Pelosi Backs Ukraine

Gage Skidmore from Peoria, AZ, United States of America, CC BY-SA 2.0 , via Wikimedia Commons

Here’s what Pelosi plans to do…

On Monday (February 28), White House Speaker Nancy Pelosi (D-CA.) promised Congress would approve as much funding as was needed by Ukraine as Russia continues its unproved assault on Ukraine’s Kyiv.

So far, the Biden administration has requested an additional $6.4 billion in new spending to assist Ukraine with the financial aid necessary to enhance the nation’s military defenses and support the ongoing humanitarian crisis caused by Russian troops moving en masse toward Ukraine’s Capital, Kyiv.

Stopping short of endorsing Biden’s $6.4 billion funding request, Pelosi highlighted the government was poised to provide Ukraine with the emergency funds quickly.

Addressing reporters in the Capitol, Pelosi was measured in her comments about Biden’s $6.4 billion funding request, instead saying, “We’ll have to see what the need is and whatever it is, we’ll support it.”

The Biden administration’s request for $6.4 billion divides the funds into two critical segments: $3.5 Billion would be allocated to new military spending. The $2.9 billion that remains would go toward the State Department, including the U.S. Agency for International Development, which would provide assistance to Ukrainian refugees.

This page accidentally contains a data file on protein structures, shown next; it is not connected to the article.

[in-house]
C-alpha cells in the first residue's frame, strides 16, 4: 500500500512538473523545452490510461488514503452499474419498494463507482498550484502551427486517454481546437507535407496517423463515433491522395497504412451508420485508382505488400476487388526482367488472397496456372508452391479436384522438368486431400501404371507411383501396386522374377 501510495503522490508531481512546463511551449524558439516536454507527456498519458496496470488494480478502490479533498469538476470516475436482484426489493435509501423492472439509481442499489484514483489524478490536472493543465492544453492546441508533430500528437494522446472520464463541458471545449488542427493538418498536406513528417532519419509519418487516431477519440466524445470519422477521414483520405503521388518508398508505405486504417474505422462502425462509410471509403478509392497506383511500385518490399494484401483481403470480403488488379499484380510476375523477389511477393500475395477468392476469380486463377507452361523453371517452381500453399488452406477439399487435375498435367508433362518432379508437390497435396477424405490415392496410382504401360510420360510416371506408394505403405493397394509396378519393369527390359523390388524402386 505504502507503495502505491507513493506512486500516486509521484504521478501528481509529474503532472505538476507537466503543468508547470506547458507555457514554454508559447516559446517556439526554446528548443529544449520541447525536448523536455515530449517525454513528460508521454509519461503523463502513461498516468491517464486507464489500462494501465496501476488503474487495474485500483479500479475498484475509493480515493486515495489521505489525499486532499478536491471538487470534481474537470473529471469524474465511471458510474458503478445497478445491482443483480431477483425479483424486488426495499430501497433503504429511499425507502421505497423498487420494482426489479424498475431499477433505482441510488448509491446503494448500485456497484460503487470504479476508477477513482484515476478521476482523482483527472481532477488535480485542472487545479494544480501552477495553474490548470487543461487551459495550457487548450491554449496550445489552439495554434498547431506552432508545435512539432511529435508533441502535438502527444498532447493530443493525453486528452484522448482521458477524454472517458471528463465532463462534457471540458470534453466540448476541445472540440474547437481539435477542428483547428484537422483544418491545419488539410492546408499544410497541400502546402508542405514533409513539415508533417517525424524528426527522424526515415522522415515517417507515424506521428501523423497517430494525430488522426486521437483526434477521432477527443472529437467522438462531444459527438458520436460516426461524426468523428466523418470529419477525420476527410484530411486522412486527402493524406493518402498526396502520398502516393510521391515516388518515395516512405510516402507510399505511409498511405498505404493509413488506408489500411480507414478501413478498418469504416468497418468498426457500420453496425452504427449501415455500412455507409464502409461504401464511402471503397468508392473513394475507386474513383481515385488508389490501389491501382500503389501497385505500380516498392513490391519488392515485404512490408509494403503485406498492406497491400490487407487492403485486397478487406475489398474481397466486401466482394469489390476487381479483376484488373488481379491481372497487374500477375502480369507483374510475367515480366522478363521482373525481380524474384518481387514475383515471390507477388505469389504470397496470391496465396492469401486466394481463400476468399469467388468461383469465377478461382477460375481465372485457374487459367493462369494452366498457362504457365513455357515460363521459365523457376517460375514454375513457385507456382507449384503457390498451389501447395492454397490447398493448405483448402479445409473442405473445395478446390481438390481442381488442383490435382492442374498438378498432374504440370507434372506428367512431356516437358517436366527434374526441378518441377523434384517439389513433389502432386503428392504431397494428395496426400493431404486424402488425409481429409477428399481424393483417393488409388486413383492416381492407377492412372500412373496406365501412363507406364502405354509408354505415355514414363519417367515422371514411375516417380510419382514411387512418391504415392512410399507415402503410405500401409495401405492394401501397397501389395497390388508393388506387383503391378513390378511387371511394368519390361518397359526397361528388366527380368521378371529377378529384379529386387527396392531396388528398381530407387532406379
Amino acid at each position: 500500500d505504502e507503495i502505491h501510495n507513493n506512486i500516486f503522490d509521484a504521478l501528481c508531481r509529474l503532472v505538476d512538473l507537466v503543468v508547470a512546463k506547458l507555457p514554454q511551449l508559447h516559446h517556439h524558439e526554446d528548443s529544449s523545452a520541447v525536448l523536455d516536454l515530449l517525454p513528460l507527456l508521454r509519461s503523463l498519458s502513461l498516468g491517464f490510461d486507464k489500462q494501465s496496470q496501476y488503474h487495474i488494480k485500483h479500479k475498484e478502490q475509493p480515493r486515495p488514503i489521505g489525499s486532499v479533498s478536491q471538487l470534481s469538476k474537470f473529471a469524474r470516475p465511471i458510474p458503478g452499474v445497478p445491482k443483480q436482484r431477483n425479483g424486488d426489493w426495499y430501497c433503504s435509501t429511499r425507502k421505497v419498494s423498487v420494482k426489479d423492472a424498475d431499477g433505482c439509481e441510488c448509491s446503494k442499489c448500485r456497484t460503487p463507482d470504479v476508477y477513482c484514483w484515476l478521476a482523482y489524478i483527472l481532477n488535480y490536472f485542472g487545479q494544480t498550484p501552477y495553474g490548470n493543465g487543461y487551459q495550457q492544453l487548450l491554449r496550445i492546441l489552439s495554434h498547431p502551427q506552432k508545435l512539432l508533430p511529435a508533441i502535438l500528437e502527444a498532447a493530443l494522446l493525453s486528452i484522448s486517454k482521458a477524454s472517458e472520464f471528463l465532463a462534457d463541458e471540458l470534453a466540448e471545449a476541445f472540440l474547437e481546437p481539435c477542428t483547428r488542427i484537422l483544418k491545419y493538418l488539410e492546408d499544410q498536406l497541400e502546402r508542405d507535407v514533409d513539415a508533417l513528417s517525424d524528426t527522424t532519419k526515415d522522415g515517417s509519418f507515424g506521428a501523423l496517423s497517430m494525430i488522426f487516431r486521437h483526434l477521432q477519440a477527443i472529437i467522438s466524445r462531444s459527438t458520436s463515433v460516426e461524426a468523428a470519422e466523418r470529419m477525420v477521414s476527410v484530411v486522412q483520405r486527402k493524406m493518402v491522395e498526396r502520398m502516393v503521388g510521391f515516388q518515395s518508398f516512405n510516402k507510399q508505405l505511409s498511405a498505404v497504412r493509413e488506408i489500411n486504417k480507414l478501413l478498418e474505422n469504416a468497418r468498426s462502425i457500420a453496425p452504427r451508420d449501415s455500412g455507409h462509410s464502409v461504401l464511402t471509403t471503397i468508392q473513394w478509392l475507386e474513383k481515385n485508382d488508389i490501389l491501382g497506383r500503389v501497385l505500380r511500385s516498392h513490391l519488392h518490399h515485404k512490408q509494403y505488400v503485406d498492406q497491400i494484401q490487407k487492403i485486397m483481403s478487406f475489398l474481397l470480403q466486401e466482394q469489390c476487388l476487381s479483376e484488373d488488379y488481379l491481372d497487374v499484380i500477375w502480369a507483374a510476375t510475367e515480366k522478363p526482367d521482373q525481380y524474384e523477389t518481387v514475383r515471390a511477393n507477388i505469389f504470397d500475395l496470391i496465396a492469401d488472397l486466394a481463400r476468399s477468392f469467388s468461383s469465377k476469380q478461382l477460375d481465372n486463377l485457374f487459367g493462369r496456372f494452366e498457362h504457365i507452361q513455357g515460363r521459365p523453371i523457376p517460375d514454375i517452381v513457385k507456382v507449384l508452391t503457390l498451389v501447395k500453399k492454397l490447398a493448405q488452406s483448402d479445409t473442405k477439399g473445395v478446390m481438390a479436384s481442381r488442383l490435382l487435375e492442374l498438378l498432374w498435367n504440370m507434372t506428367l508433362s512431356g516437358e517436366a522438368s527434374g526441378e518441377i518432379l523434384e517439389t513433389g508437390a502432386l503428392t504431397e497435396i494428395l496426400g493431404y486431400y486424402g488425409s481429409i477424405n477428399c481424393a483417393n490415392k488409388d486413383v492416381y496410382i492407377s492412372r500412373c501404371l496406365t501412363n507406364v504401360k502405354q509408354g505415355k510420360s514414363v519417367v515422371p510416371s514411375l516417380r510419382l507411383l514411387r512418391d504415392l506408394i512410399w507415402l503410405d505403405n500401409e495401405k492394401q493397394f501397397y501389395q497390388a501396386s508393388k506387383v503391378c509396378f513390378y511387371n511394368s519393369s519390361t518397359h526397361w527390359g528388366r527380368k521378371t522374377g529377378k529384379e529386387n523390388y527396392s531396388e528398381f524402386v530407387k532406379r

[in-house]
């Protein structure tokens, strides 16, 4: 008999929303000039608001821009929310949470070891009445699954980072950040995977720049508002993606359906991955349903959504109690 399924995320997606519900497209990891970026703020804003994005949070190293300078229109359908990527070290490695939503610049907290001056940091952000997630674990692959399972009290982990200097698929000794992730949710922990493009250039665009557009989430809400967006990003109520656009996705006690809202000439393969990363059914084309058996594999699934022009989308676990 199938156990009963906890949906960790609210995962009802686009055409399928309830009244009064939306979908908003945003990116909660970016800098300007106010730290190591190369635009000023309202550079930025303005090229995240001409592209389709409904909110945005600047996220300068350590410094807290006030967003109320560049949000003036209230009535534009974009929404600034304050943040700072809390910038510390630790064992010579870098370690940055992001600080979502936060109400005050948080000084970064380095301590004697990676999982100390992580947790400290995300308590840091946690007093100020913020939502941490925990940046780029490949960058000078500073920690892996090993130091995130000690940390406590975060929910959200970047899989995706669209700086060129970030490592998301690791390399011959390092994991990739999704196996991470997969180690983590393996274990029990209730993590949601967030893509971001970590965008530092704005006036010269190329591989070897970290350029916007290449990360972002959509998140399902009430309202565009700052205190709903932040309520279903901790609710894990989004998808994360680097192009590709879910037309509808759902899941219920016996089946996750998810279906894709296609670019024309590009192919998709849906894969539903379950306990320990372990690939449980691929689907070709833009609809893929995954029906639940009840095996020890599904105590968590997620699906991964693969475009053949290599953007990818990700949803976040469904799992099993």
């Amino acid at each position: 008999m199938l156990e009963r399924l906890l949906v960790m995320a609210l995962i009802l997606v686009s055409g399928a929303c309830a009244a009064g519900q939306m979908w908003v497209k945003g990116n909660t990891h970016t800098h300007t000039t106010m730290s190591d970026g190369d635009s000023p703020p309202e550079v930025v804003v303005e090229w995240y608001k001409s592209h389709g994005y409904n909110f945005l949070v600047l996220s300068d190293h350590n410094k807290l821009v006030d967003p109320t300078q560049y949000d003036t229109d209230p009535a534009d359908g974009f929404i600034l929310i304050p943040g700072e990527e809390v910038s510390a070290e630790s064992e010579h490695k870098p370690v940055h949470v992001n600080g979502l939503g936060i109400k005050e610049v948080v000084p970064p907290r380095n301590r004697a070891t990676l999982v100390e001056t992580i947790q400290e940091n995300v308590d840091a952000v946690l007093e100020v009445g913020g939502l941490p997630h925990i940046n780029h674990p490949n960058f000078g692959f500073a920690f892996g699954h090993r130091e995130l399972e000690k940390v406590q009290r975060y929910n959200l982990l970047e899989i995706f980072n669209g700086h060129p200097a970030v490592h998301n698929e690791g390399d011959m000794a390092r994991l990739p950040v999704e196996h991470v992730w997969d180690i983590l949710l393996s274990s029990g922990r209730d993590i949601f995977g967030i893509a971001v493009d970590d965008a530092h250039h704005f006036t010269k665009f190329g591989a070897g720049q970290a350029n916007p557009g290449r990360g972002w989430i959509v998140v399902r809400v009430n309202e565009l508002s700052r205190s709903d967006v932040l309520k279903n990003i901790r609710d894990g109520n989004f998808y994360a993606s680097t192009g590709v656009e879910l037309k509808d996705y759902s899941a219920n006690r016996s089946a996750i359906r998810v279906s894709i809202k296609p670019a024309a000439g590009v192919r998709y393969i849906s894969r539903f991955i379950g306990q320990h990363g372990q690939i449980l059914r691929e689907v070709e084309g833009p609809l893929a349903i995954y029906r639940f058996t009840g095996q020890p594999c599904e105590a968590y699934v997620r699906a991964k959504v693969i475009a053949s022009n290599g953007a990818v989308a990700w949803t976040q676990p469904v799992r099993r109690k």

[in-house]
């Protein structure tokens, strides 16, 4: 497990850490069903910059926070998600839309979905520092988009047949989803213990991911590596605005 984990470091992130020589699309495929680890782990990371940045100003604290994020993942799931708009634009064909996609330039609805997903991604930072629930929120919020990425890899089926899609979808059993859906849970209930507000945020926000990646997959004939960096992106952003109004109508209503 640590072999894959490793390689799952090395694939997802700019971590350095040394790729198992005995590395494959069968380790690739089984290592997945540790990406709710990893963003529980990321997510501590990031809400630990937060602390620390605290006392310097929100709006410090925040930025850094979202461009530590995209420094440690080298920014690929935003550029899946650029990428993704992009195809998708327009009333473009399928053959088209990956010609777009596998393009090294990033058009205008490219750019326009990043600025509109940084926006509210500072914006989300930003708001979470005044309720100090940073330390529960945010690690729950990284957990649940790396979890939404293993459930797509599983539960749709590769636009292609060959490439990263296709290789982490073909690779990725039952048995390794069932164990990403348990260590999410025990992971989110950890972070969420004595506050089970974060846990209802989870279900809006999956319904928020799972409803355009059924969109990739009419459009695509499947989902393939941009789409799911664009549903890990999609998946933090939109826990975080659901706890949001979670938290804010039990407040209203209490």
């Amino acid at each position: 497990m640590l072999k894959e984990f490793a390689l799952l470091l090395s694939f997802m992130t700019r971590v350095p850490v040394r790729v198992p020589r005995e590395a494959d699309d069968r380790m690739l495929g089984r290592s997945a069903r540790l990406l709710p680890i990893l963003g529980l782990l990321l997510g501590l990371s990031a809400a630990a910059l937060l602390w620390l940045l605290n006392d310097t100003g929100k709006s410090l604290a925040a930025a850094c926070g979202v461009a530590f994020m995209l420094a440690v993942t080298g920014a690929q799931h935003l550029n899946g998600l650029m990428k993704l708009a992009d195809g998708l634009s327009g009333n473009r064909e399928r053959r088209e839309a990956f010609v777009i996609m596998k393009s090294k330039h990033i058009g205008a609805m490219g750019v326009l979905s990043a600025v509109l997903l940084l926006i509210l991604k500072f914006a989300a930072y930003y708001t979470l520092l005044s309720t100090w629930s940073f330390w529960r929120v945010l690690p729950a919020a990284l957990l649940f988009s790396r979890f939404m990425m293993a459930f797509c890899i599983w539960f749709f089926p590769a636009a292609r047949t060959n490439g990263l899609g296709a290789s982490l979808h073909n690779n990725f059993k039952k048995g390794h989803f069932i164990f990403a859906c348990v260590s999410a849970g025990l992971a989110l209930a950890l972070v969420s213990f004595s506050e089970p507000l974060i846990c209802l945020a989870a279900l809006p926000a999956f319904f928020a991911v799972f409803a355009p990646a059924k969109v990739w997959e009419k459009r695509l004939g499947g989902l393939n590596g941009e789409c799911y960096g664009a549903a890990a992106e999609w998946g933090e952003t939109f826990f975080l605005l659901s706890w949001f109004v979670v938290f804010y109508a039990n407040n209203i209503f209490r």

A few lawmakers want to combine the administration’s emergency spending bill with a comprehensive bill to fund the government until the fiscal year ends on October 1, 2022.
Currently, the government is being funded by a wave of continuing resolutions, which carries on the previous funding bill until a new government funding government bill can be reached.
The current bill has been extended through March 11. Those who support the larger bill see adding the $6.4 billion to the larger bill as an opportunity to make the bill more appealing and stave off a potential government shutdown.

When Pelosi was asked about the timing of the emergency spending vote, the Californian Democrat was hesitant to commit to a timeframe, choosing instead to say, “We can’t vote until we have a number,” before adding, “We’ll see what the president has to say tomorrow [March 1] night.”